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Michigan Family Law Blog

Can Recordings be Used in a Divorce in Michigan?

Posted by Cameron Goulding | Mar 13, 2024 | 0 Comments

Photo by Daniele La Rosa Messina on Unsplash

In many divorce cases there can be a lot of "he said, she said" regarding threats or admissions by one of the spouses.  Typically these types of conversations take place between the spouses  privately without any witnesses which leaves it up to the judge to make a decision who is lying based upon which spouse the judge believes is more credible.  However if one spouse has a recording of the conversations or threats, it is very hard for the offending spouse to deny the truth.  This begs the question of whether such recordings are admissible as evidence in a Michigan divorce case.  This blog is written to generally address this issue, if you have questions regarding your own personal situation, please contact us either by clicking this link or calling (248) 608-4123.

Are Recordings Admissible as Evidence in a Michigan Divorce Case?

This answer is that it depends on the circumstances surrounding the recording itself.  If you are a participant in a conversation, then generally you may record any conversation in which you are directly involved. So for instance if you are having a conversation with your spouse on the telephone or in person, either one of you may record the conversation.  There is no notice required to the other person that you are recording the conversation.  In such a situation, these recordings are admissible as evidence and can be very damning to the party that has made the threats or admissions.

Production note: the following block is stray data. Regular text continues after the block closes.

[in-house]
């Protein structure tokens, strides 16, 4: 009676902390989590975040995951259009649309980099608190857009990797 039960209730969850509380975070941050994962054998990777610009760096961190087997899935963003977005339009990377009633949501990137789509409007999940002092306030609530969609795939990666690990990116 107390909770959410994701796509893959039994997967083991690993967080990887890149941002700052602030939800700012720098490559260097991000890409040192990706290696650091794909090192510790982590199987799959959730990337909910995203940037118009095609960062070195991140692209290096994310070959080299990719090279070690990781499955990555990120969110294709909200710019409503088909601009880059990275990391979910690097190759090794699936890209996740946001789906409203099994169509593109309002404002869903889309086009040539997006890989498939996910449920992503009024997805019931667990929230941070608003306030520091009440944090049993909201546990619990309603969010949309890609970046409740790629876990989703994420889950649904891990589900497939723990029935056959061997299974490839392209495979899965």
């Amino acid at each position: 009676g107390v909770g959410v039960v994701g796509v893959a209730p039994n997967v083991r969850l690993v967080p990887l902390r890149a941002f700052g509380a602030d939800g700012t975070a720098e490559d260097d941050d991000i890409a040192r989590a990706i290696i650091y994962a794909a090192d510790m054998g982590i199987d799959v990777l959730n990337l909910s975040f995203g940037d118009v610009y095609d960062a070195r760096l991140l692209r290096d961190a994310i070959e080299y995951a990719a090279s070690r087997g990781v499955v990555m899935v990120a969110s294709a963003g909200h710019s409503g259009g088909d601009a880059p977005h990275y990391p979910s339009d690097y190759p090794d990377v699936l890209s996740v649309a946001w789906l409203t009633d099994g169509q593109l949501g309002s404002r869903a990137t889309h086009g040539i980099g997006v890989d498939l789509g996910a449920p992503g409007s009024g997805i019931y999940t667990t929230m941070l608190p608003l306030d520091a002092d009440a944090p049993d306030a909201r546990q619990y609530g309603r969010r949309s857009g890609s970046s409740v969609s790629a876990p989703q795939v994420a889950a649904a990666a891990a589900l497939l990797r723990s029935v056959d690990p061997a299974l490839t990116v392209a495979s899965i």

On the other hand, you may not leave a secret recording device in a room, place a recording device on a phone, use tracking/recording software on a computer, or put a tracking device on someone's vehicle in order to capture recordings or track someone's movement.  First, this may actually be a violation of criminal laws and subject you to a criminal prosecution.  Second, any information that you might gain from this is not admissible in court and provides no advantage in a divorce case.  Third, there are often allegations of control or intimidation by one spouse in a divorce case and these types of recordings can be used to claim the secret recording is all part of a pattern of intimidation, control or abuse.  However, private investigators are allowed to track vehicles and conduct investigations, so in some cases retention of a private investigator might be beneficial.  In addition, open and obvious recording devices in the home, such as a "Ring" device might provide admissible evidence.

If you are considering a divorce and potential recordings might be an advantage or a problem in your case, please do not hesitate to schedule a consultation through our website by clicking this link or by calling (248) 608-4123.  

About the Author

Cameron Goulding

A native of Oakland County, Michigan, family lawyer Cameron C. Goulding has been providing counseling and legal services of the highest caliber to individuals and families in Southeastern Michigan for over 24 years. Mr. Goulding grew up in Oakland County, Michigan and graduated from Birmingham G...


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